Public Service Broadcasting – what it really is

  • Central to the concept is the licence fee
  • But as audiences fragment there is no longer a national audience
  • Audience no longer citizens but consumers
  • Philosophy of PSB from Lord Reith: ‘to educate, inform and entertain.’
  • Some critics believed Reith saw the BBC as a kind of church, producers as priests and himself as Pope or Messiah.
  • Reith believed the BBC could ‘bring culture to the masses’ and ‘bring the nation together.’ It helped create a sense of national community. His vision was to unify the whole nation in a service where everyone had access to a diversity of high-quality programmes and objective news.
  • Reith did not trust the public to make their own cultural choices, they needed to be guided.
  • BBC still independent on goodwill of government whenever charter or licence fee comes up for renewal
  • 1980s philosophy of deregulation put BBC under pressure to increase its funding from commercial activities.
  • Pressure from other broadcasters began in late 1930s and particularly on Sundays when BBC broadcasting didn’t begin till 12:30 after people had been to church.
  • 1939 the notion of middle-class families sting around the radio at home together changed to communal ‘families’ in works canteens and military camps.
  • BBC segmented its audience by producing for different audiences.
  • Forces Programme had American style programmes, comics, music and morale boosting diversions, down-to-earth and irreverent content and language.
  • Need for news resulted in rapid growth of BBC’s own news gathering service. Including on-the-spot reports from the battlefields

 

 

So what is different about PSB?

  • ‘free’ quality broadcasting
  • no need to satisfy ratings
  • can make less ‘populist’ programmes
  • can represent minority interest groups
  • as a result documentaries and educational programmes or hugely expensive costume dramas that only appeal to a niche audience
  • yet ITV often managed and run in similar war to BBC because many execs were trained at the Beeb and come from similar background and educational establishments.
  • 1962 Pilkington Committee deemed ITV as equating ‘quality with box office success.’ Modern example would be the commercial success of Big Brother but without being a piece of quality programme making.
  • 1990 Broadcasting Act and expansion of services available to audiences
  • Audience now consumers not citizens – society fragmented and isolated, n o longer unified except in some ideological beliefs.

 

 

How has PSB lost out? The situation now

  • Cannot compete financially for sport or celebrity events or to host programmes (Graham Norton poached by BBC from C4 and Parkinson from BBC to ITV!)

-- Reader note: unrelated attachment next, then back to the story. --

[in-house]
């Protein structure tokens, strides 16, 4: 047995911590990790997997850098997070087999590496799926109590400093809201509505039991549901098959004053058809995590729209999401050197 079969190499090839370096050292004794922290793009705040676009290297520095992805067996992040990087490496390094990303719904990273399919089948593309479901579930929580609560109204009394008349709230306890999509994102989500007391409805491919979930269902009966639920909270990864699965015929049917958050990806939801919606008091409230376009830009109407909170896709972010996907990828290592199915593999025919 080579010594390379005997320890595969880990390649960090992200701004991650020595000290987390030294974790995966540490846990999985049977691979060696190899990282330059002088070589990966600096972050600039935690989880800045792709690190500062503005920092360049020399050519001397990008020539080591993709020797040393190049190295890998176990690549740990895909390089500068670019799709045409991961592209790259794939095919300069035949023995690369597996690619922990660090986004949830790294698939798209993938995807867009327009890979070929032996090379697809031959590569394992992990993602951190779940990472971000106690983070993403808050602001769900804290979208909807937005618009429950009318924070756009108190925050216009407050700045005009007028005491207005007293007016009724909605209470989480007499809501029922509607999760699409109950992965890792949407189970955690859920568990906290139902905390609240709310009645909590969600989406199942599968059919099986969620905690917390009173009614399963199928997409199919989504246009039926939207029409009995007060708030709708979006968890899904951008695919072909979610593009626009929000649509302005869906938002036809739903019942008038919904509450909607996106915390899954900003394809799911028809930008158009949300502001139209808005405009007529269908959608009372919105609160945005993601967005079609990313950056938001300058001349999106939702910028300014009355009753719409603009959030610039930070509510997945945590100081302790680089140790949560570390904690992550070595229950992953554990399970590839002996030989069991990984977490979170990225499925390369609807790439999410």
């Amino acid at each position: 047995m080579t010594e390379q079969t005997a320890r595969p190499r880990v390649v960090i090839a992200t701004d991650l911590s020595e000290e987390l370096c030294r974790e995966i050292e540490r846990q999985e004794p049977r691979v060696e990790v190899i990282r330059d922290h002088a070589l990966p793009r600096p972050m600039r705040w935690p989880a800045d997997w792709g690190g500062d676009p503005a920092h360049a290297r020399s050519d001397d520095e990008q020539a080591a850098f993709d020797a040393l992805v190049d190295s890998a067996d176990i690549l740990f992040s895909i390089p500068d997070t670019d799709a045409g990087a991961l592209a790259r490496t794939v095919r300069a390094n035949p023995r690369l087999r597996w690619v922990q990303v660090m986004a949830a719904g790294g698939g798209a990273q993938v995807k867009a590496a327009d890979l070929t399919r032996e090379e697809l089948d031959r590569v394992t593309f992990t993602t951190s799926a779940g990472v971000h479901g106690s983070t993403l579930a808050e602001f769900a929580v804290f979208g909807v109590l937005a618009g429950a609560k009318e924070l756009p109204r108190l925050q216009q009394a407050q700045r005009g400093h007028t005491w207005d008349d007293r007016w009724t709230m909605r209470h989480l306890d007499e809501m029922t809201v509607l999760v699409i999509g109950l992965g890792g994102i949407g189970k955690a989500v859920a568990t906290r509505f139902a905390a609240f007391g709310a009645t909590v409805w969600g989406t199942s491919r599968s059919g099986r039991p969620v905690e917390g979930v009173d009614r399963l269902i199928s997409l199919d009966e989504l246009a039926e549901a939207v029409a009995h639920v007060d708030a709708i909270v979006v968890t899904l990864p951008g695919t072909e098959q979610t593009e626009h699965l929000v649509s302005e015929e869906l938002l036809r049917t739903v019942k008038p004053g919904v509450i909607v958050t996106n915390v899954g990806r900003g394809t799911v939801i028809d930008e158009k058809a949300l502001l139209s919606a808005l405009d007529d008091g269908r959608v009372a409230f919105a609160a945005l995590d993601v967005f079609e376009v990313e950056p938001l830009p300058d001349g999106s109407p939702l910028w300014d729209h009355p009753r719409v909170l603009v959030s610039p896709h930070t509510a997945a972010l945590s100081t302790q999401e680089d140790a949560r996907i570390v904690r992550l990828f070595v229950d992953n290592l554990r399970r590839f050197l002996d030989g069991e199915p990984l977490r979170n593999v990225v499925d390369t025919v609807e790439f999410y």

• BBC unable to call itself the ‘national broadcaster.’
  • Yet BBC still very popular, always attracts large audiences to national events
  • BBC have made many populist programmes to maintain audience share
  • Commercial channels unwilling to spend large money on making programmes and have to buy in
  • BBC’s current Planet Earth hugely popular on BBC second only to Eastenders!
  • BBC News bulletins still out perform all ITV’s
  • ITV more concerned with making and broadcasting popular programmes rather than fulfilling any PSB remit
  • BBC still appears regularly in top five of BARB charts for shows like Eastenders
  • BBC and ITV’s share of audience is decreasing
  • ITN criticised for tabloid approach to news on NEWS AT TEN; decline in hard news for human interest, showbiz and sensationalist stories

 

 

The future of PSB?

  • Government still committed to it
  • Recent broadcasting left very much to market forces
  • Contradictory for BBC still seen as national broadcaster and with prestige connotations
  • 80% of viewers still watch BBC and ITV despite the growth in digital and satellite
  • But PSB type programmes like religious, documentaries, current affairs, educational are less popular
  • and becoming increasingly marginalised in the schedules hence the move of Panorama to Sunday nights
  • Commercial broadcasters are not interested in national audience because they want to maximise their viewing figures and target specific sections of the community most attractive to advertisers
  • Channels increasingly designing programmes to be accessible and therefore saleable worldwide – this is globalisation
  • As terrestrial channels share diminishing increasingly hard to justify a licence fee paid by all.
  • But how else could PSB be funded?
  • Subscription would only enable a wealthy minority to sign up
  • BBC beginning to identify particular niche it can accommodate e.g. arts, ethnic groups, news, cultural, and children’s particularly successfully
  • Hence the range of new channels designed for specific audiences e.g. CBeebies and Radio 7; BBC3 also has a new younger age range and 80% must feature new talent
  • Commercial channels have complained of the unfairness of BBC making inroads into digital broadcasting because they are able to do so out of the licence fee, a buffer the commercial channels do not have the luxury of
  • Greg Dyke DG in 2001 claimed that the BBC is ‘part of the glue which brings the whole of the nation together’ at a time when many pressures are forcing it apart.
  • Consumers seem to want the BBC to continue its PSB role but equally many now object to paying for it!

 


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